News from the Library: Nucleonica - web-driven nuclear science

Most of us are familiar with the Karlsruhe Nuclide Chart. It spreads from wall to wall and tells you all about decay chains of all known nuclides and isotopes.


The good news is that this resource is freely available here, the homepage of a suite of resources for nuclear science: a mass activity calculator, a decay engine, dosimetry and shielding calculations, range and stopping power calculations, gamma spectrum generator and analyzer, a virtual cloud chamber and a packaging calculator to name a few. All these programmes have been tested and approved by leading world experts.

You can register to access these programmes here. A basic license is free, so anybody who is serious about Nuclear Science should register as soon as possible!

A Premium account gives even more options in the calculations and utilities. If you think a premium account to Nucleonica would be useful for your work and for CERN in general, please contact CERN Library.

Access the resource here.

Literature in Focus:

"From the Web to the Grid and Beyond: Computing Paradigms Driven by High-Energy Physics", ed. by René Brun, Federico Carminati, Giuliana Galli Carminati Springer, 2012.

Born after World War II, large-scale experimental high-energy physics has found itself limited ever since by available accelerator, detector and computing technologies. Accordingly, HEP has made significant contributions to the development of these fields, more often than not driving their innovations. The invention of the World Wide Web at CERN is merely the best-known example out of many. This book is the first comprehensive account to trace the history of this pioneering spirit in the field of computing technologies.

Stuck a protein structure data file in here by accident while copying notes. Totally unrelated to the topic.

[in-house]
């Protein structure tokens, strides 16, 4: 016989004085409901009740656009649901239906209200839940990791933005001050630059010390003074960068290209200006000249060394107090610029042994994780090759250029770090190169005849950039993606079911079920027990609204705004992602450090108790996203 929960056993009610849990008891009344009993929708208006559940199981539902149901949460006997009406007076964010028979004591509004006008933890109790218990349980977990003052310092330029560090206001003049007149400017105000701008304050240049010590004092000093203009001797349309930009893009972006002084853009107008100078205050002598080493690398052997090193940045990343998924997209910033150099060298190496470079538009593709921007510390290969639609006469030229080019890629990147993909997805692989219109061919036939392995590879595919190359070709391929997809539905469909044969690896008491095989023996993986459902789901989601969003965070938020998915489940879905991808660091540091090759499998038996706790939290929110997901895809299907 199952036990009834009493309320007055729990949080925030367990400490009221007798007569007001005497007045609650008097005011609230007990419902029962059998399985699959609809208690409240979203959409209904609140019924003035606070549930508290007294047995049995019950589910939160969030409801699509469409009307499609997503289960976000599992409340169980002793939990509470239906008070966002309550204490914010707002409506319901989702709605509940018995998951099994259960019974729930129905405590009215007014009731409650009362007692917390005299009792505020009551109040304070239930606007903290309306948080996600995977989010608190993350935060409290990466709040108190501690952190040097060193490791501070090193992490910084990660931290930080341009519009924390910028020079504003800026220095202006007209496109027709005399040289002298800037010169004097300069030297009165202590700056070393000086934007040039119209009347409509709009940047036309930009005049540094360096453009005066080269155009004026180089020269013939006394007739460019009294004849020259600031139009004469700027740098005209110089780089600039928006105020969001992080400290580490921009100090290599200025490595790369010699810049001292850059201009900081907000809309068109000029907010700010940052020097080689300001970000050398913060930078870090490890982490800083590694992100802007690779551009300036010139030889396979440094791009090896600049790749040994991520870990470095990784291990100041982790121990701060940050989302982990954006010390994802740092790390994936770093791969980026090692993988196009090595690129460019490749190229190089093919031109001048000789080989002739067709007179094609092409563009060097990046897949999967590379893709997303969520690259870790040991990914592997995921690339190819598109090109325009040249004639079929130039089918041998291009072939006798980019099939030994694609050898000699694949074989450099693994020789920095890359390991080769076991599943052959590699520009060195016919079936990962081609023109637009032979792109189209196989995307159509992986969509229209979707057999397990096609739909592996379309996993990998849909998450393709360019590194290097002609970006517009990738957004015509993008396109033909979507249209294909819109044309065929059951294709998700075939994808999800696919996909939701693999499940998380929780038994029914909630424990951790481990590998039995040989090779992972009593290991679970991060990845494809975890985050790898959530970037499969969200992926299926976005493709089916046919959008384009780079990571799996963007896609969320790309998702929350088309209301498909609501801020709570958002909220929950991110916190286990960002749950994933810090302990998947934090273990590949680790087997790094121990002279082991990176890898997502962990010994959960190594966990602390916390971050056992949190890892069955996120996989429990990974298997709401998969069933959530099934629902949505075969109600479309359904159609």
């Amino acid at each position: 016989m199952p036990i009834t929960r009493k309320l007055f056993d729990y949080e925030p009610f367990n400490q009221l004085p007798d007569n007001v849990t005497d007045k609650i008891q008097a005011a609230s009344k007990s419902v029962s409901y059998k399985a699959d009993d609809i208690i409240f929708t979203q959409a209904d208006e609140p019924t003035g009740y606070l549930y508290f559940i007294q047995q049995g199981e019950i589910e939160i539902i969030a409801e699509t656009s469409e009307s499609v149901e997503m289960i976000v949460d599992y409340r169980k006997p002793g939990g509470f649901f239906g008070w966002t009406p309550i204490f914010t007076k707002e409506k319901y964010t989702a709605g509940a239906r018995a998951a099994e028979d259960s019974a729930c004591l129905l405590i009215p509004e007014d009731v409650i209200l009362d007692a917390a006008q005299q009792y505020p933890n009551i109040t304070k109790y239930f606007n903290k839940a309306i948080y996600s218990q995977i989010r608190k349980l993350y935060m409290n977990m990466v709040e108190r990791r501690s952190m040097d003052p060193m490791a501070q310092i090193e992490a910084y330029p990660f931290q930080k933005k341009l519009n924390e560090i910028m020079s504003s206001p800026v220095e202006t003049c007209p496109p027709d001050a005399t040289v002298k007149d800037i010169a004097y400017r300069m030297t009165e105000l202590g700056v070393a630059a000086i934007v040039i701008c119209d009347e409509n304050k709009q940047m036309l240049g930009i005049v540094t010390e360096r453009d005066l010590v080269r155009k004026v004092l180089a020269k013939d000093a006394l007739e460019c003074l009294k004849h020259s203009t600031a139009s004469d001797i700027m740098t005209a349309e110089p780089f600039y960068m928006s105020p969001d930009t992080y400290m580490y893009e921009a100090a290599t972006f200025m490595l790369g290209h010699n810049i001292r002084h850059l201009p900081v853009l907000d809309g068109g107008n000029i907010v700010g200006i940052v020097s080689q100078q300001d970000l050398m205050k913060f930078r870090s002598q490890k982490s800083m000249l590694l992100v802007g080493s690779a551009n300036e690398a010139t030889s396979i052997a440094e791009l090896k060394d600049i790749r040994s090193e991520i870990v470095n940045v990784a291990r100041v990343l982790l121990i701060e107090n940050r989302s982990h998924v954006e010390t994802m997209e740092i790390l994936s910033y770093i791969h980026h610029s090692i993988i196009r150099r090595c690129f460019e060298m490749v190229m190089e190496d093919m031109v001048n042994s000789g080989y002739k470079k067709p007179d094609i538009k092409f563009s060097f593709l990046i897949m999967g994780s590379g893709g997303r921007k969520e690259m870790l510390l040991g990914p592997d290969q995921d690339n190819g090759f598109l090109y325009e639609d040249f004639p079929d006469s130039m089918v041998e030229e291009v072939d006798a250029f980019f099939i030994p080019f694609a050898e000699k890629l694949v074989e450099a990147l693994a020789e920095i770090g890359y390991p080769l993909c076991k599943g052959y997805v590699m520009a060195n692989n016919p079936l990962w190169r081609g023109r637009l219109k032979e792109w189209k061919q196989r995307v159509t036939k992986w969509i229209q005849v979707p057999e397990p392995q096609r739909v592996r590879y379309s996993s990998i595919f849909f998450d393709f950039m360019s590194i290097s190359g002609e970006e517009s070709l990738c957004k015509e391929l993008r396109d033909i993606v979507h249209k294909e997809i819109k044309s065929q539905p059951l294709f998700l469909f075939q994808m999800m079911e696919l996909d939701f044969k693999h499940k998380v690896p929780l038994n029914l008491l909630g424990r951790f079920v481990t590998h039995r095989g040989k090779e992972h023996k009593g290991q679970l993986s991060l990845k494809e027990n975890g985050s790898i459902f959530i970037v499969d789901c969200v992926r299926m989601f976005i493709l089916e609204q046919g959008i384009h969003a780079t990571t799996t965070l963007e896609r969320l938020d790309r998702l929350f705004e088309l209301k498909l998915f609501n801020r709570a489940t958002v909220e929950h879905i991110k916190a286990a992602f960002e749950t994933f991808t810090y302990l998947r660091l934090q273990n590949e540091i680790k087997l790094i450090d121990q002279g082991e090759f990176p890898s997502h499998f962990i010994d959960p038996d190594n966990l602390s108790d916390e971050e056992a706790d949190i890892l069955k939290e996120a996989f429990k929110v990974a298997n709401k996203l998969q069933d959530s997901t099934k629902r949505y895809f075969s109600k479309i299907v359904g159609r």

It covers everything up to and including the present-day handling of the huge demands imposed upon grid and distributed computing by full-scale LHC operations - operations which have for years involved many thousands of collaborating members worldwide and accordingly provide the original and natural testbed for grid computing concepts. This book takes the reader on a guided tour encompassing all relevant topics, including programming languages, software engineering, large databases, the Web, and grid and cloud computing. The important issue of intellectual property regulations for distributed software engineering and computing is also addressed. Aptly, the book closes with a visionary chapter of what may lie ahead.

"From the Web to the Grid and Beyond"
Wednesday 7 March, 14:30 in the Library, bldg. 52 1-052
Tee and coffee will be served at 14:15


by CERN Library